The word map is frequently used when we want to create a visual image of the physical relationship between different phenomena. When we use it for the environments in which we live, it can be used for everything from the whole world to a neighborhood in a city. A map can be used to focus on different features like the topography of different geographical entities. Maps are used in biology as well to diagram different aspects or different features of an animal or human body. Nowadays, we map out the genes on chromosomes, and we map out the brain, determining which sections of the brain carry out which cerebral functions. And maps are also used in dealing with our solar system or the universe.
Within the context of the philosophical model that has been presented in this column, I would like to focus on using the notion of a map in a slightly different context. It is my contention that morality is not just about moral events: doing moral things and not doing immoral things. It is not simply about our freely-made moral decisions to do moral things and not do immoral things. Rather it is also about the influence of our fields of experience, our configurations of stimuli to create different predispositions for different kinds of personally viable and socially viable behavior. How can we maintain a basic human essence within and sometimes in spite of the surroundings in which we dwell?
Our evolving modern technological living environments are creating fields of experience, configurations of stimuli that are very different from the fields of experience and configurations of stimuli of the traditional living environments in which traditional moral systems were created. These fields of experience and configurations of stimuli elicit very different kinds of responses, very different behavior from the kinds of responses and behavior found in more traditional pre-industrial living environments. So the spectrum of available human responses for treating other people as well as ourselves in a good way is also shifting. In short, the traditional moral map no longer fits very well the experiential territory of modern humanity.
Traditional morality is based on developing rules to rise above the grounding of more natural environments, a grounding that has an abundance of flowing blendable continual stimuli that tend to blur into a person and cause him to lose control of his behavior and to undifferentiate into his animal desires such as violence, lust, gluttony, greed, and sloth. To control these desires, he develops firm defined discrete behavioral boundaries: moral rules that, depending on the person and the situation, proclaim moderation or even abstention. But extreme animalistic behavior has to be reined in not only because it can hurt oneself and other people, but because it tends to swallow up a person and undifferentiate his sense of self. And it is the uniqueness of a human sense of self, so much more developed than in other animals, that separates him from other animals and allows him to survive.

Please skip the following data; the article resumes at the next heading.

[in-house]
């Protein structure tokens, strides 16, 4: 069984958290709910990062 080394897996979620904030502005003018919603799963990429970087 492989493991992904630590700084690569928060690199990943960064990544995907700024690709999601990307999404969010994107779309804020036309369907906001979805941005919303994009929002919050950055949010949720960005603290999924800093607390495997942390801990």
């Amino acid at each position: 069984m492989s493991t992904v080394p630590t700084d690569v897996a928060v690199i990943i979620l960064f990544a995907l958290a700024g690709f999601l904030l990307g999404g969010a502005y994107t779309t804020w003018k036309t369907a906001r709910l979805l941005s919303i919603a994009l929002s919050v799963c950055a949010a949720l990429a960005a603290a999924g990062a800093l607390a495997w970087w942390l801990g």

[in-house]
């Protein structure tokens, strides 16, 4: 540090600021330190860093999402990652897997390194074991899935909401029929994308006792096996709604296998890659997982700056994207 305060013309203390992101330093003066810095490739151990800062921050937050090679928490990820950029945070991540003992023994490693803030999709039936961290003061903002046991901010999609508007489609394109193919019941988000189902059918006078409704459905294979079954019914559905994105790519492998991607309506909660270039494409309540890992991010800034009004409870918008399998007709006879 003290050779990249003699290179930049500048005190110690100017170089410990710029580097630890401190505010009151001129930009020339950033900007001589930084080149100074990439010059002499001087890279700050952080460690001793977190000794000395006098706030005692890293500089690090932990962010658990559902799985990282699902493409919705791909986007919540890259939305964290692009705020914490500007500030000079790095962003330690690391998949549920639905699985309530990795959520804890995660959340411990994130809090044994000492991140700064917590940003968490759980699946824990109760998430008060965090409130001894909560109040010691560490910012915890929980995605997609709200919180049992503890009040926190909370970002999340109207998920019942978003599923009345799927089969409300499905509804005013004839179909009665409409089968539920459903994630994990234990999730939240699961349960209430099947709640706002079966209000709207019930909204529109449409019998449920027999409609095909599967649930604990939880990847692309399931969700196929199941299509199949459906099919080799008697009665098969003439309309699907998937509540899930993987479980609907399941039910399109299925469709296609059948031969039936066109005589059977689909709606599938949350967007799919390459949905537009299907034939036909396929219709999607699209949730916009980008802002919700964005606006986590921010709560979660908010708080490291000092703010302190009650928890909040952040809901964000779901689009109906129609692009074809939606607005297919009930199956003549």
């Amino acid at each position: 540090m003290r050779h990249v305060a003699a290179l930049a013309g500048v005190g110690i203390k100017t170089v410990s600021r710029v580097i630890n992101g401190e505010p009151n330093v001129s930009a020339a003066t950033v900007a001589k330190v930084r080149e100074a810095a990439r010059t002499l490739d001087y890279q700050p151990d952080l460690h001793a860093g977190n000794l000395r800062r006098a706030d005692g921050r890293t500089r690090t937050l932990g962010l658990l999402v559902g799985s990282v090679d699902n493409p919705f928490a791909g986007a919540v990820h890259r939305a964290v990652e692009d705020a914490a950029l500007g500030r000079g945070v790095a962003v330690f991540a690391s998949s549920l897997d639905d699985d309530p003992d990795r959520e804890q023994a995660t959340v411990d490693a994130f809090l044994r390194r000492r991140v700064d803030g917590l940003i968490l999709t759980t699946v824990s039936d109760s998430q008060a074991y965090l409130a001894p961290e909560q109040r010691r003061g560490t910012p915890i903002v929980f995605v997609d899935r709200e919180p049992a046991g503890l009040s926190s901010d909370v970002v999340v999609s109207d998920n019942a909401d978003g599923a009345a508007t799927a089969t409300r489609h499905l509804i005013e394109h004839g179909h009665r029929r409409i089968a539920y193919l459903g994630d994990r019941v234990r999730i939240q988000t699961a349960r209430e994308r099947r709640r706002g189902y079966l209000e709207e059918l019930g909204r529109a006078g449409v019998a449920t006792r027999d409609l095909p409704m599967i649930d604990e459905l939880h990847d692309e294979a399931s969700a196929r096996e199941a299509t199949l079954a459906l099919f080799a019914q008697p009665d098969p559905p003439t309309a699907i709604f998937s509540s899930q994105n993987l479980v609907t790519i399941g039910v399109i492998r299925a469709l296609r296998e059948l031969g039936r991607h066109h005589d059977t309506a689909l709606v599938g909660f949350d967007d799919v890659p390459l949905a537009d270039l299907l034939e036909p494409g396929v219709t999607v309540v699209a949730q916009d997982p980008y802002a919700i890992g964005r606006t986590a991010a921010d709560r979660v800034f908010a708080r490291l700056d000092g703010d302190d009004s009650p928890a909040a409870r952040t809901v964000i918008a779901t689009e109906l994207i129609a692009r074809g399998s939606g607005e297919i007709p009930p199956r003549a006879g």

Traditional religions have been developed on the basis of creating rules for stable affirmative behavior among the members of a society. With the non-measurable non-controllable flowing blendable continual stimuli in traditional more natural environments, people are stimulated to misbehave in relation to the standards of traditional morality. Using their unique cognitive faculties, people learn how to regulate their behavior and how to hold themselves together. The map of hypothetical life situations in which people can slide away from their defined human sense of self is laid out in the holy books of traditional religions. Connected to this map are behavioral answers so that a person doesn’t slide.
As we move into the era of modern technology, we need different kinds of rules to survive with our human essence intact. The problem today is no longer as much the danger of undifferentiating into an animal. Modern technology creates what I have called vacuum and tension-pocket environments: environments of understimulating numbness with pockets of overstimulating jolts to our nervous system. To live and function in such an environment, there is a tendency to organically unbond from one’s living environment and to function to a great extent as an overly defined figure – a robot. So in order to restore a human balance, one has to find a way to restore sources of flowing blendable continual stimuli and to reground oneself. Rather than have a morality that focuses exclusively on preventing animalistic excesses, one has to develop a morality that focuses more on preventing robotic numbness and jadedness.